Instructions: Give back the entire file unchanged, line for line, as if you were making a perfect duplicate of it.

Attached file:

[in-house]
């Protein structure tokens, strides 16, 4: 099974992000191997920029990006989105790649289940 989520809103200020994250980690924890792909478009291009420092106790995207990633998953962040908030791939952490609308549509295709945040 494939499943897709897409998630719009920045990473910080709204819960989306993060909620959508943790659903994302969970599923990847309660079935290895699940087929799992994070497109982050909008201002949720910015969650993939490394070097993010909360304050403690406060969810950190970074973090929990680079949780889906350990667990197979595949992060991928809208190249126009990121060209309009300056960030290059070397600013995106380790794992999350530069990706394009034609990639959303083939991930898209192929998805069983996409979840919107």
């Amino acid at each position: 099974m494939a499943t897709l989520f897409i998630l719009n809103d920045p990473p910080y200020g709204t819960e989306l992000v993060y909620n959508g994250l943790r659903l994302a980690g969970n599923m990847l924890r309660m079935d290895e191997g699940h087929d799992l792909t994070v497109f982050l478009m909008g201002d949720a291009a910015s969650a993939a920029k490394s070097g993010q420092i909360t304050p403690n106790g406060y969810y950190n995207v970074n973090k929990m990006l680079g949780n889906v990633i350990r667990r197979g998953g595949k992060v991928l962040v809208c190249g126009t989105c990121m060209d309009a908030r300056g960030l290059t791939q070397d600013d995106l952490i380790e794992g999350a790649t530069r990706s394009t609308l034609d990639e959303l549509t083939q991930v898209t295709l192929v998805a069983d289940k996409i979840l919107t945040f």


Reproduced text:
[in-house]
């Protein structure tokens, strides 16, 4: 099974992000191997920029990006989105790649289940 989520809103200020994250980690924890792909478009291009420092106790995207990633998953962040908030791939952490609308549509295709945040 494939499943897709897409998630719009920045990473910080709204819960989306993060909620959508943790659903994302969970599923990847309660079935290895699940087929799992994070497109982050909008201002949720910015969650993939490394070097993010909360304050403690406060969810950190970074973090929990680079949780889906350990667990197979595949992060991928809208190249126009990121060209309009300056960030290059070397600013995106380790794992999350530069990706394009034609990639959303083939991930898209192929998805069983996409979840919107």
């Amino acid at each position: 099974m494939a499943t897709l989520f897409i998630l719009n809103d920045p990473p910080y200020g709204t819960e989306l992000v993060y909620n959508g994250l943790r659903l994302a980690g969970n599923m990847l924890r309660m079935d290895e191997g699940h087929d799992l792909t994070v497109f982050l478009m909008g201002d949720a291009a910015s969650a993939a920029k490394s070097g993010q420092i909360t304050p403690n106790g406060y969810y950190n995207v970074n973090k929990m990006l680079g949780n889906v990633i350990r667990r197979g998953g595949k992060v991928l962040v809208c190249g126009t989105c990121m060209d309009a908030r300056g960030l290059t791939q070397d600013d995106l952490i380790e794992g999350a790649t530069r990706s394009t609308l034609d990639e959303l549509t083939q991930v898209t295709l192929v998805a069983d289940k996409i979840l919107t945040f």